July 31, 2002
Tom Urban went to the School Board Thursday, July 25, to ask for money, especially since the school system has a $12 million balance at the end of FY 2002.
Of that, $4 million will be set aside as the beginning balance for FY 2004 and to offset any FY 2003 shortfall. The remainder will be used to make budget adjustment such as setting aside money for implementation of the No Child Left Behind Act, restoring building maintenance money and outfitting Head Start buses with new safety restraints as recently mandated by law.
Urban, the father of a child with autism, asked the School Board to take $100,000 from the balance and allocate it for Applied Behavior Analysis, more commonly referred to as ABA, training and supervision for the newly created preschool autism program. The Parents for Autistic Children's Education unsuccessfully lobbied for the funds during the budget process early this year.
"YOU ARE DISCRIMINATING against children with autism," Urban said. "Let's look at the myth that more families will move to Fairfax County. First, housing prices are too high. Second, so what if more families did move to Fairfax County? This county does not dumb down its ESOL [English for Speakers of Other Languages] services to keep out Hispanic and Asian families. In fact, you even provide $85,000 for ESOL for janitors."
Urban was unsuccessful in persuading the board.
However, School Board member Christian Braunlich (Lee) did get funding for two schools, Crestwood Elementary in Springfield and Glasgow Middle in Alexandria. Braunlich's amendment, which passed 6-5, added $20,000 for the creation of a new focus school at Crestwood, which would utilize Open Court and Saxon math, as well as allows for an evaluation of the effectiveness of the two and $10,000 for program enhancement at Glasgow, which would jump start the planning for the school to become a Magnet International School. Both are non-recurring funds and the money would come off the beginning FY 2004 balance.
In addition, School Board member Tessie Wilson (Braddock) was successful in getting $250,000 set aside in a "place holder" account for a school-system audit. The funds will come from a reserve account. Wilson's amendment was approved 9-2, with Isis Castro (Mount Vernon ) absent from the meeting.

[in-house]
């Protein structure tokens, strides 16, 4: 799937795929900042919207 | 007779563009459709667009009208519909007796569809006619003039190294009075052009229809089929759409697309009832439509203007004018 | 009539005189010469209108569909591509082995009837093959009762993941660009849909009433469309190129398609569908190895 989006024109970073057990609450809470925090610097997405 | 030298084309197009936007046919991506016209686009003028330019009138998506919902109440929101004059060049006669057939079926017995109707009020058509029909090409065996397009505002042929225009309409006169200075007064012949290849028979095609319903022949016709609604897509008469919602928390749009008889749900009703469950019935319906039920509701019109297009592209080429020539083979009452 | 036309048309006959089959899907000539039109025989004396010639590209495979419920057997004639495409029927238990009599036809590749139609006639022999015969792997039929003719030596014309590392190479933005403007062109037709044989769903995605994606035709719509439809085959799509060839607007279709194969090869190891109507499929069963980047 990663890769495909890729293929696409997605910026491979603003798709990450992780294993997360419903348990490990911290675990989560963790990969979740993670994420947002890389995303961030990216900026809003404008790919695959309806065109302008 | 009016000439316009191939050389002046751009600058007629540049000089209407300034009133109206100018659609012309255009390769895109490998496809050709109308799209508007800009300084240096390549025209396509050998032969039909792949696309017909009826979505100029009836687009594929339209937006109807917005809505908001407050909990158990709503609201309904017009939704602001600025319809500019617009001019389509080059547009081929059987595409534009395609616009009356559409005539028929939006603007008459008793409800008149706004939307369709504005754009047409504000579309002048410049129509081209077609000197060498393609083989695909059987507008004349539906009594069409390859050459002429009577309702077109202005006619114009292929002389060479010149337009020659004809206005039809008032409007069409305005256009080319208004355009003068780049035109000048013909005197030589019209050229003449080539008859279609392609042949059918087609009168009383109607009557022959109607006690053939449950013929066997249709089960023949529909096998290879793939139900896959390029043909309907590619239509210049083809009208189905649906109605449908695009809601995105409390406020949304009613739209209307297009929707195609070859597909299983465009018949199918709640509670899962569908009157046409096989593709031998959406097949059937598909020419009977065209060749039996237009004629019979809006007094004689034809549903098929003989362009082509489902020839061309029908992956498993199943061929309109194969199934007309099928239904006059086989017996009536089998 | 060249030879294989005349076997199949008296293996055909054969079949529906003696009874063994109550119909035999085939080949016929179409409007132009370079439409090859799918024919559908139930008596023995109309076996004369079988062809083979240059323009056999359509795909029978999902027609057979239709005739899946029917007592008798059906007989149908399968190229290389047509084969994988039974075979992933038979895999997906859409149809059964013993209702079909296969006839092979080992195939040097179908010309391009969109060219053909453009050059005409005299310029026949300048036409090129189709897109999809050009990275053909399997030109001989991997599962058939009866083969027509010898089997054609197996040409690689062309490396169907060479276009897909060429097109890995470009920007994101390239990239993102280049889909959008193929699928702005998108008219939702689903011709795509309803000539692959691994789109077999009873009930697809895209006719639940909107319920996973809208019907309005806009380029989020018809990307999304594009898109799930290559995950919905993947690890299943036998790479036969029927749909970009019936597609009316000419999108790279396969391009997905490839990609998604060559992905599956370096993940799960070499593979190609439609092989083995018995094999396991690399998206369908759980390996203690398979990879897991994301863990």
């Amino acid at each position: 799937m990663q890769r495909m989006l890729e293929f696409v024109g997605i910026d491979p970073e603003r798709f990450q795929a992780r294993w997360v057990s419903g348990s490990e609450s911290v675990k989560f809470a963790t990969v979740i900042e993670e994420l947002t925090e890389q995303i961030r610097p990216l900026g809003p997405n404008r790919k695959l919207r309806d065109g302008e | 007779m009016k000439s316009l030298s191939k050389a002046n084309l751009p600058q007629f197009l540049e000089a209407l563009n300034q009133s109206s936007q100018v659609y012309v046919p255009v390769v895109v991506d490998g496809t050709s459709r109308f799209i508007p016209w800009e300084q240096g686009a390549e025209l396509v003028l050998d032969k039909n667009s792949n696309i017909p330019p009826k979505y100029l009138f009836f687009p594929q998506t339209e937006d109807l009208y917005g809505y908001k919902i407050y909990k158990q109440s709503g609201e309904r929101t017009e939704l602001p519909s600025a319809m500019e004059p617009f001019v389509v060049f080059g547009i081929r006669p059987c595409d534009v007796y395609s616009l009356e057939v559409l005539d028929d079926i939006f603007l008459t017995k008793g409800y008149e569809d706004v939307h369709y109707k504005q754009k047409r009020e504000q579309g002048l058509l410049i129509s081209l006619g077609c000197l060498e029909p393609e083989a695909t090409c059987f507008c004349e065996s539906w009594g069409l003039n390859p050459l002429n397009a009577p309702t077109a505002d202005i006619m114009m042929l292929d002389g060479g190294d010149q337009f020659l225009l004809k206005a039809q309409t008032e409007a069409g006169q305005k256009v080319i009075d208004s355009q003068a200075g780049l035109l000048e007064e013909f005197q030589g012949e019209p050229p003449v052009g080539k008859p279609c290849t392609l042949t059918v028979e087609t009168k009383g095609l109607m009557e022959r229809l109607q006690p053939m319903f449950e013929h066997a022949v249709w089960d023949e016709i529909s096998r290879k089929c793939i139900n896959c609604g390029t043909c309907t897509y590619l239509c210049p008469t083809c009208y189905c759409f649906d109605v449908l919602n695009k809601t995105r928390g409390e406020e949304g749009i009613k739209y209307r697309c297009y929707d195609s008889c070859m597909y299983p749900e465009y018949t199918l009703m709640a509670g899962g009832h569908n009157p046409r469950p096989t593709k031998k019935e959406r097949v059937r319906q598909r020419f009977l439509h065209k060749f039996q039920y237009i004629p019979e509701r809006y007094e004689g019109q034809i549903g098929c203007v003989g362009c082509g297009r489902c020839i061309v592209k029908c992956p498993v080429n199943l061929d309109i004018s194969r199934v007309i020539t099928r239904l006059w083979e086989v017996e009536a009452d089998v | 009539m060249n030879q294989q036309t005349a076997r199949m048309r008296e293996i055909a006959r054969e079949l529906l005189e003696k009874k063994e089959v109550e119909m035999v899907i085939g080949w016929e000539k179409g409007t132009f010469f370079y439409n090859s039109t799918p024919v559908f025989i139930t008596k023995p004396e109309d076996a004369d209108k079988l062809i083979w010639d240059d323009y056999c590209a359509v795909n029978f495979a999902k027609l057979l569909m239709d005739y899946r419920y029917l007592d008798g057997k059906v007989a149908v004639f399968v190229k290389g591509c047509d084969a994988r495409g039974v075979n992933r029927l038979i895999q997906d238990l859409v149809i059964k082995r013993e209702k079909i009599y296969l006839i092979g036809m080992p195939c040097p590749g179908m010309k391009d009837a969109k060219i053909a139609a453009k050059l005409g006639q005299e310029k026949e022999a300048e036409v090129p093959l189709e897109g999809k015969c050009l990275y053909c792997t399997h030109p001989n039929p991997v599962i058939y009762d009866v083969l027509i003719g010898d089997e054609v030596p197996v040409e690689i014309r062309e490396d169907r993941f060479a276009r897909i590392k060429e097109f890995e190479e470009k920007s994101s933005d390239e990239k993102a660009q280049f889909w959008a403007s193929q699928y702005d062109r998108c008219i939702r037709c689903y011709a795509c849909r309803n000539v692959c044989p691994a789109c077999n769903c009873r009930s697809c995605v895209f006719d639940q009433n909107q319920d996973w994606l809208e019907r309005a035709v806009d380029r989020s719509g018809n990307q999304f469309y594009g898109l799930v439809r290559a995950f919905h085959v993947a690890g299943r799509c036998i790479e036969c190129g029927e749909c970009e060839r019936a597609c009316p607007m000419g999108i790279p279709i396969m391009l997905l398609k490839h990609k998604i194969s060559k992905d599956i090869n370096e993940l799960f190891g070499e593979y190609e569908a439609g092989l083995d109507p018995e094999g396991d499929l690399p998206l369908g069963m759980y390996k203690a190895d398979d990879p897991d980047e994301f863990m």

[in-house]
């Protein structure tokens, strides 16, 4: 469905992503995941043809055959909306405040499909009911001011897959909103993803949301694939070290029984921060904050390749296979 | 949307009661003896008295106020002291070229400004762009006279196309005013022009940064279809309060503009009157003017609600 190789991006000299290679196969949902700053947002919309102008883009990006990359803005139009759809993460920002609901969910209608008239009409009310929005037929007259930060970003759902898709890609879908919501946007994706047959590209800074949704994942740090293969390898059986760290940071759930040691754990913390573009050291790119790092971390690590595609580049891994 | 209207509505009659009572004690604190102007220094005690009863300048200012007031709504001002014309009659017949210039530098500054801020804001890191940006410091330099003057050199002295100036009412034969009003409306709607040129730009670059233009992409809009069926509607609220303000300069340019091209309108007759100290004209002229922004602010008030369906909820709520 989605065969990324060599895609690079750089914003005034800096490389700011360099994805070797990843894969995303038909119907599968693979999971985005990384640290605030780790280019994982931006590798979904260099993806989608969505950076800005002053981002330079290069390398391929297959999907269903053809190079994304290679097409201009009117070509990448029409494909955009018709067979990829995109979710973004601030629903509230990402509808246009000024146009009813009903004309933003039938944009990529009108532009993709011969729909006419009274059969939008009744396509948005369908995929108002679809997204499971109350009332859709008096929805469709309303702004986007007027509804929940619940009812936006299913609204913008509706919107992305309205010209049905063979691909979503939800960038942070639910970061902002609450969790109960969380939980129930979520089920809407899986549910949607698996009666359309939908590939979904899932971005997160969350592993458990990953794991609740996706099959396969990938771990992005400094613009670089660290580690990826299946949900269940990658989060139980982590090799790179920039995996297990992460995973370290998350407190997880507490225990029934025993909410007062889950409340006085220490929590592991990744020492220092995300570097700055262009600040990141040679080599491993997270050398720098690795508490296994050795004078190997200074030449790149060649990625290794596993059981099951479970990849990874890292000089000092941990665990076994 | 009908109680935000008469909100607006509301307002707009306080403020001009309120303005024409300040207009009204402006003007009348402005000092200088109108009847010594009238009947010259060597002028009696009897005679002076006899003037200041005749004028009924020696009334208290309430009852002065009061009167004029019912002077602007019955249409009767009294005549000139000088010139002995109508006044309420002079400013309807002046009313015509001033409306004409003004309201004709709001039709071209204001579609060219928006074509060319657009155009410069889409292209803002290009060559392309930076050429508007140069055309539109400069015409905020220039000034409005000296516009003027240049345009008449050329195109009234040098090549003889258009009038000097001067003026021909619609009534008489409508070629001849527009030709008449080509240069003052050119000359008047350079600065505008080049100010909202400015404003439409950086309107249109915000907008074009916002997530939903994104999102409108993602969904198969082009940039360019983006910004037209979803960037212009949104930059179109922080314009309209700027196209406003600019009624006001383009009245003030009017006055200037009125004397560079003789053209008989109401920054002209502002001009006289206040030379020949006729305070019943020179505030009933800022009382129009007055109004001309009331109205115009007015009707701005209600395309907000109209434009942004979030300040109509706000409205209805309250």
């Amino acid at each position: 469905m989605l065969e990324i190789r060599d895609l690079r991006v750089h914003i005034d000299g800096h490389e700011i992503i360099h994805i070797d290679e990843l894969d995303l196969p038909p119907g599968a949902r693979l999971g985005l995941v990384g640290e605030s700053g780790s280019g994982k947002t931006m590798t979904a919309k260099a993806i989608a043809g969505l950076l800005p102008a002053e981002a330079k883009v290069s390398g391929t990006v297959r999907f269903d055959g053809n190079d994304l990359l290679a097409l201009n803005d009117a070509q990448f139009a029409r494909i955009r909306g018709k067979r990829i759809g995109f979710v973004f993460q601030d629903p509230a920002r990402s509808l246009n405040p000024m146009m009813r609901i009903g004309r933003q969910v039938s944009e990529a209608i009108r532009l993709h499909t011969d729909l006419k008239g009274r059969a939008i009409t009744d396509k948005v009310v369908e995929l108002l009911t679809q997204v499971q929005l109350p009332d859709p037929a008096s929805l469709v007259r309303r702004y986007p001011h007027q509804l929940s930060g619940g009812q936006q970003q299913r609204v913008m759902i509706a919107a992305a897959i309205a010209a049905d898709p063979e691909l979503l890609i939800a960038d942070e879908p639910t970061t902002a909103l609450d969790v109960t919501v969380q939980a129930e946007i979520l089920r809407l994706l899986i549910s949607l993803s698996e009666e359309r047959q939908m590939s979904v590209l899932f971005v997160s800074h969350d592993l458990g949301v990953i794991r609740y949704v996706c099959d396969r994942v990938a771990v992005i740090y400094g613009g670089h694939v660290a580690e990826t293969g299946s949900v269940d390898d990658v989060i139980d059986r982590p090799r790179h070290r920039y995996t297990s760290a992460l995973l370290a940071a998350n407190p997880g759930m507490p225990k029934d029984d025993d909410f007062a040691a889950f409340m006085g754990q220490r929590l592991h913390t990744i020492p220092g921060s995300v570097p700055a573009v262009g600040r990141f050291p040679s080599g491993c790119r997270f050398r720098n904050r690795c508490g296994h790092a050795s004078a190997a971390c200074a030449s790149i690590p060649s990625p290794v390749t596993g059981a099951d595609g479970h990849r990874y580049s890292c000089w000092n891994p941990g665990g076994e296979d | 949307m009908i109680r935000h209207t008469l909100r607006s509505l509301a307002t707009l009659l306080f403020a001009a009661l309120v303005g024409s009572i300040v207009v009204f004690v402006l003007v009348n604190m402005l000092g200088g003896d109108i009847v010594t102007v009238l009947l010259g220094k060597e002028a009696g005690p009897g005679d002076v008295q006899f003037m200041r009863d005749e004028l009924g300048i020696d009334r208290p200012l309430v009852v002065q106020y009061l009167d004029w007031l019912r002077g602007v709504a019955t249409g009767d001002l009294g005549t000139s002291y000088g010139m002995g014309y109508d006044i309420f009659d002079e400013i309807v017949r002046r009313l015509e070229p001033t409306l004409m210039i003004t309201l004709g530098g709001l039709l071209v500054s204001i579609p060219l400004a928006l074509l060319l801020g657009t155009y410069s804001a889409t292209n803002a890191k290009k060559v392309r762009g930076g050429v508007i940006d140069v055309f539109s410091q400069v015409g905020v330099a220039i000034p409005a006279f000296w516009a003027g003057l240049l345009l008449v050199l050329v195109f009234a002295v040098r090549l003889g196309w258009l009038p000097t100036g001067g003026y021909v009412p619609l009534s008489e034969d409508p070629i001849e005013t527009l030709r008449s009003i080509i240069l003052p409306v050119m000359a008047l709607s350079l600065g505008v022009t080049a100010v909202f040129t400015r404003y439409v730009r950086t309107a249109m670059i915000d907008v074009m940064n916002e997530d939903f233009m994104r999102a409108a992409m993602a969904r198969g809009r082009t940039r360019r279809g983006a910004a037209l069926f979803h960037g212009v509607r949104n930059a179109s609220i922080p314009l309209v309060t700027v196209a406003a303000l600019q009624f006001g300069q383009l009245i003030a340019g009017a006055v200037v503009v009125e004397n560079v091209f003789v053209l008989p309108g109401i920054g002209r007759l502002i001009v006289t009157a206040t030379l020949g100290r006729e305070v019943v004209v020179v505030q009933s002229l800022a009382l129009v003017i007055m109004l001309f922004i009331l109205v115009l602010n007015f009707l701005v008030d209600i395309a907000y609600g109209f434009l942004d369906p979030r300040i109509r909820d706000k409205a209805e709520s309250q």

While Urban's plea went unfulfilled, At-large member Rita Thompson said she will be bringing the amendment forward at a future date.
"I'm concerned and disturbed that we are already getting concerns from parents about the training for the autism program," Thompson said. "I'm putting you all on notice, if I continue to receive to get comments from parents, I will be asking for the $100,000 at the quarterly review."
The School Board is anticipating a budget shortfall of at least $70 million for FY 2004, said finance and budget chairman Jane Strauss (Dranesville).
IN SEPARATE ACTIONS the same night, the School Board unanimously approved a 4.6 percent raise for Superintendent Daniel Domenech and created a new administrative position, chief operating officer, which will be filled by Thomas Brady, the current assistant superintendent, Department of Facilities Services.
The raise gives Domenech, who became superintendent in January 1997, a base salary of $226,982 for the period of July 1, 2002 to June 30, 2003. Domenech had been making a base salary of $217,000 plus he was awarded a $24,000 bonus, which was approved Dec. 20, 2001.
All Fairfax County Public Schools employees received an average 4.6 percent raise in the $1.554 billion, FY 2003 budget which was approved in May. So the average increase for teachers was approximately $2,400.
"He got the same raise as everyone else," said School Board chairman Stuart Gibson (Hunter Mill).
Gibson said the raise was based on evaluation forms each board member filled out regarding Domenech's job performance. The forms consist of eight evaluation standards: professional skills, educational leadership, instructional development, organizational management and accountability, financial management, relationship with staff, relationship with community, and relationship with board. For each standard, the School Board members are asked to list three areas of outstanding performance and three areas that need improvement. The actual responses are not public information, said Gibson, because it is a personnel matter.
As for the chief operation officer position, Gibson said the new position does not add any additional expense because a different position within the school system had been eliminated.
Brady, as the COO, will be receiving an annual salary of $134,802, effective Aug. 1. He will also continue as assistant superintendent of facility services until Jan. 1, 2003. The creation of the new position is part of the school system's continuing reorganization efforts.
As COO, Brady will oversee the support operation of the school system, freeing up Deputy Superintendent Alan Leis to concentrate on the academic side.
Brady has been with the school system since 1999 when he became assistant superintendent.